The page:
Marking National Asbestos Awareness Day
You may wonder why we need to mark this day, today. Wasn’t asbestos phased out decades ago? Surely it’s no longer a problem?
Asbestos is such a versatile mineral that it was used in products as diverse as cigarette filters, mattresses and Artex, but more commonly to provide insulation and fire protection in construction and manufacturing. Although imports and use of asbestos in the UK peaked in the 1960s and 70s, as it was not banned in the UK until 1999 and so it is still in many buildings.
It is not surprising, therefore, that those working in construction – electricians, plumbers, joiners and others, are considered to be most at risk of being exposed to asbestos fibres and of developing asbestos-related illnesses, including mesothelioma.
The Control of Asbestos Regulations 2012 imposed additional responsibilities on owners of non-domestic premises, who have a “duty to manage” the asbestos in them and to protect anyone using or working in the premises form the risks to health that exposure to asbestos poses. Under the current regime:
- existing asbestos materials can remain in situ provided they are in good condition and not disturbed.
- If any building or other maintenance work is to be done on premises or equipment which may contain asbestos, the location, type and condition of the asbestos need to be identified and the risks assessed, managed and controlled.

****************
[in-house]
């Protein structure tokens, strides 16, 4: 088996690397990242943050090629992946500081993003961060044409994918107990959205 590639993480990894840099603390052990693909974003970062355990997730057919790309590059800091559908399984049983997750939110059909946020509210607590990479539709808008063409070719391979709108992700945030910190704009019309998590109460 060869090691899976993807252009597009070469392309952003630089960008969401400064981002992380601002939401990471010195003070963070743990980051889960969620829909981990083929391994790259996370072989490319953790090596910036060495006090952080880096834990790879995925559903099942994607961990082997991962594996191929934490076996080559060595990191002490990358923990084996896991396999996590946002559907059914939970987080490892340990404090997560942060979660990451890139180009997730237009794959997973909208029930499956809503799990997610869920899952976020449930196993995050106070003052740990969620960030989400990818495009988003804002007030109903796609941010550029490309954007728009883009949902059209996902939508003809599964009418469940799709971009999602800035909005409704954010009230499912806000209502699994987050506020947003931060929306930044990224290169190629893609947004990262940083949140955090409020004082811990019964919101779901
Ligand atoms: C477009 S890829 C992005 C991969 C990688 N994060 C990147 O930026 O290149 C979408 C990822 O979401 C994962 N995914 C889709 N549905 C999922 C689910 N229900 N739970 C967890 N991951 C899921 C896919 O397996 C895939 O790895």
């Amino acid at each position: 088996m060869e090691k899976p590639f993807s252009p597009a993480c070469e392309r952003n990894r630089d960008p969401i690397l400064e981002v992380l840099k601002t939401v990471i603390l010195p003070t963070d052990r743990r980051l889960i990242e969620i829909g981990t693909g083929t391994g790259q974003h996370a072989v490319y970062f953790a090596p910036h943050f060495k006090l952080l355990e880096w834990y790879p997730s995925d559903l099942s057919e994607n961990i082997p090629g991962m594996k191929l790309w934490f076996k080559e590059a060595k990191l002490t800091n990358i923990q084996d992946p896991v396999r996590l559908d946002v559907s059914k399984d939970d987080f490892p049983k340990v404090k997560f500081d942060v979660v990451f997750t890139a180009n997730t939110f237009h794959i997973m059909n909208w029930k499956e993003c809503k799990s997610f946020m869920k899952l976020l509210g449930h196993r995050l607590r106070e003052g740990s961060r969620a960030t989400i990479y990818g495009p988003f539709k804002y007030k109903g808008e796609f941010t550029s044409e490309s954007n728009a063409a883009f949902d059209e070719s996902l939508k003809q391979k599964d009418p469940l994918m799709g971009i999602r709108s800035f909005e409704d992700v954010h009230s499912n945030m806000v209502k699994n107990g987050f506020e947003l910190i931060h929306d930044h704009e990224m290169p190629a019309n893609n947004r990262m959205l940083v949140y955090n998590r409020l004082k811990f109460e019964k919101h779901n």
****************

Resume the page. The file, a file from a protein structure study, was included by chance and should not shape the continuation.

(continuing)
- In most cases, removal of asbestos needs to be done by licensed contractors and any removal work needs effective controls to ensure exposure is absolutely minimised and there is a greater requirement to document and report such work to the authorities
- training is mandatory for anyone who may be exposed to asbestos at work and there is a greater emphasis on health monitoring
In spite of these controls, many workers are still being exposed to asbestos fibres needlessly, particularly when working in domestic premises. Within the past few weeks I have been contacted by four people who were concerned about their health due to the presence of asbestos in their rented homes or gardens or, where it was being removed, about the manner of removal and an apparent lack of control measures or concern for their safety.
Asbestos is said to be responsible for 5,000 deaths per annum in the UK. Numbers of those who will develop mesothelioma are still on the increase and are not now expected to peak until 2020. These deaths are the result of past asbestos exposure. However, as long as asbestos remains in our buildings and housing, the risk to workers and occupants remains. Hence, the Asbestos Victims Support Groups Forum UK is campaigning for a national programme to eradicate asbestos from all buildings in the UK, so that asbestos-related deaths do truly belong to the past.
If you have any worries at all about asbestos exposure where you work or live, I would urge you to contact HSE or your local Environmental Health Department. If you have health concerns due to past asbestos exposure – don’t delay, consult your GP.